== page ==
Choosing a Turbo Trainer Part 1

Choosing a Turbo Trainer Part 1


Choosing a Turbo Trainer Part 1


By Simon Whiten


Choosing a Turbo Trainer Part 1 looks at how you decide which turbo is for you.


The British winter seems like it’s been here for a while but the really cold weather doesn’t usually kick in until now, in late January and February, so this seems like the perfect time to talk turbos.


If you don’t have a turbo trainer then now is a great time to buy one as there’s never been such a wide range of quality turbos that link into motivational training videos, virtual reality simulators, clever mobile apps and sophisticated computer software.


The ideal vision of turbo training...
The ideal vision of turbo training…


However, unless you are extremely lucky, surprised with a Christmas turbo trainer gift that suits you down to the ground, you are likely to be buying one for yourself and may soon realise that finding the right turbo trainer is not that easy. For a start there’s the sheer variety: traditional turbo trainers, wheel out ‘direct drive’ turbos, fully independent ergo trainers, rollers and so on. Then you’ve got further subdivision based on how the resistance is provided: by fans, magnets, fluid or electronic braking. After wading through all of that there’s the further complication of deciding upon which of the proliferation of different apps, add-on devices and online training software you want to record your session data.


...and the reality of turbo training for most of us.
…and the cramped reality of turbo training for most of us.


So rather than writing an overview of the currently available turbo trainers for everyone, we reckon a better place to start is to decide what type of indoor cyclist you are, or at least think you’ll become. Only then you can make the correct choice of turbo with which, if you get it right, you’ll soon find that the benefits from training indoors are huge and you are more likely to carry on doing it even when the better weather arrives. In that sense, we reckon you should see buying a turbo trainer as an investment in your fitness.


Step 1: What type of indoor cyclist are you?


We have come up with 5 different categories which we think most riders will fall into…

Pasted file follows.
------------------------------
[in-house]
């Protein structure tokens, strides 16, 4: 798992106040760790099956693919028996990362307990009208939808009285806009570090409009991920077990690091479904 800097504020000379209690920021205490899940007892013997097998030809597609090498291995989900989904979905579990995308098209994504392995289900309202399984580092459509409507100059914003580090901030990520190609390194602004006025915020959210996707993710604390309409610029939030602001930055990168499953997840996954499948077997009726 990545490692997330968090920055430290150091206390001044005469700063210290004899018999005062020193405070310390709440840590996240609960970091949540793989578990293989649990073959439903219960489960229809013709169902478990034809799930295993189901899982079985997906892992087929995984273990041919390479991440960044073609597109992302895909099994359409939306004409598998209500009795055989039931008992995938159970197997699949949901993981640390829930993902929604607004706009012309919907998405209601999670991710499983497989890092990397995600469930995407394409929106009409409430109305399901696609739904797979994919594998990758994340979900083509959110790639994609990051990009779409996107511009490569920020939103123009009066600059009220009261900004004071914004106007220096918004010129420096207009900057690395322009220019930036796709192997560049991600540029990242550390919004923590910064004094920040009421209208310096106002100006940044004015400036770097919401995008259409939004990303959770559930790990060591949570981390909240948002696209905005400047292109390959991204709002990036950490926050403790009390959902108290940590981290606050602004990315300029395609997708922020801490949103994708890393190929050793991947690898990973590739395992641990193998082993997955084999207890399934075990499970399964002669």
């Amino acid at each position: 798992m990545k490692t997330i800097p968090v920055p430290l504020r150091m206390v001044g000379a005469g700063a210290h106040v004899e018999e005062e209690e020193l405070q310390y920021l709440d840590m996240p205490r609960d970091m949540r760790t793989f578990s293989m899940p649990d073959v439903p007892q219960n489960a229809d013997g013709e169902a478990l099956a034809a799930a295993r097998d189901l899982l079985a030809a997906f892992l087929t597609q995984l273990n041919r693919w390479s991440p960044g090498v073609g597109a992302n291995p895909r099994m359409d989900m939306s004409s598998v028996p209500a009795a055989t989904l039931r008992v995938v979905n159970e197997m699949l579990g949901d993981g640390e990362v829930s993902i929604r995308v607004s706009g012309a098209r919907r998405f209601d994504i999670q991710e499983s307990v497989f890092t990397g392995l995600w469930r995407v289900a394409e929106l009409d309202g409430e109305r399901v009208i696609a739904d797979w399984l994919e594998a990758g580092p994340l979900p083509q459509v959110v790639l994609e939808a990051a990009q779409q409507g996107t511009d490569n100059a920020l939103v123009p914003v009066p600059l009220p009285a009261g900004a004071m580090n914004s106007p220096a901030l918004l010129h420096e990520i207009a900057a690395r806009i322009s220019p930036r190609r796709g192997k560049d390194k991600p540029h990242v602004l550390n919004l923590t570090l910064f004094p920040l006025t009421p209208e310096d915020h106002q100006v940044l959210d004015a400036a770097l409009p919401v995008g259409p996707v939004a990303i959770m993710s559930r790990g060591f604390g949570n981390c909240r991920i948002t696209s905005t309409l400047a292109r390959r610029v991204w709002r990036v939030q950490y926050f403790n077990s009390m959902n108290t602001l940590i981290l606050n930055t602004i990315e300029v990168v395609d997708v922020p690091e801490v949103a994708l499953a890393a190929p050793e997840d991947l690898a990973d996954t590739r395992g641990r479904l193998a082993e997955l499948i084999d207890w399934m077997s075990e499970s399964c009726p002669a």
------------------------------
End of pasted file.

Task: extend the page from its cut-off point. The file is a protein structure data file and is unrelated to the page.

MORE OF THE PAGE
The Hardcore Indoor Cyclist


If you’re an experienced cyclist with a busy life that means you don’t have much time for training out on the road, then you have already discovered that the turbo can provide an amazing training effect in a relatively short time; there’s no such thing as junk miles on the turbo. You are already training regularly indoors, more so than outside and all year round, so it makes sense to get the biggest, baddest turbo trainer there is, something that will truly reward the hours you put in.


If this is you then often it’s a case of upgrading the trainer you use at present. It will have to be a tough turbo unit in order to be able to cope with continuous abuse, and must be able to handle a wide range of workouts, from low cadence strength and power intervals to full on sprints. You will also require a decent data recording system, either one that comes with the turbo or a trainer that is adaptable to a number of different apps. You may also want to make better use of the virtual reality options and online training video libraries that many training software manufacturers offer.


Training on the turbo can be very effective, allowing you to control every aspect of your workouts, something that can never be done out on the road...
Training on the turbo can be very effective, allowing you to control every aspect of your workouts, something that can never be done out on the road…


The New Indoor Cyclist


If you are relatively new to cycling – especially the training bit of cycling – then turbo training is a great way of getting a bit of extra, or more structured, training done to help build your fitness. An entry level turbo trainer that’s not too expensive makes a lot of sense until you see if you actually like indoor cycle training, though we use ‘like’ in the loosest possible sense of the word as if you doing it properly there’s little to like…


A basic turbo is a good investment as if you later decide to upgrade, your old trainer can always be used as a warm-up machine for those essential pre-races warm-ups, something that an all-singing and dancing electronically controlled turbo may not be suitable for; a good reason not to give that old turbo away.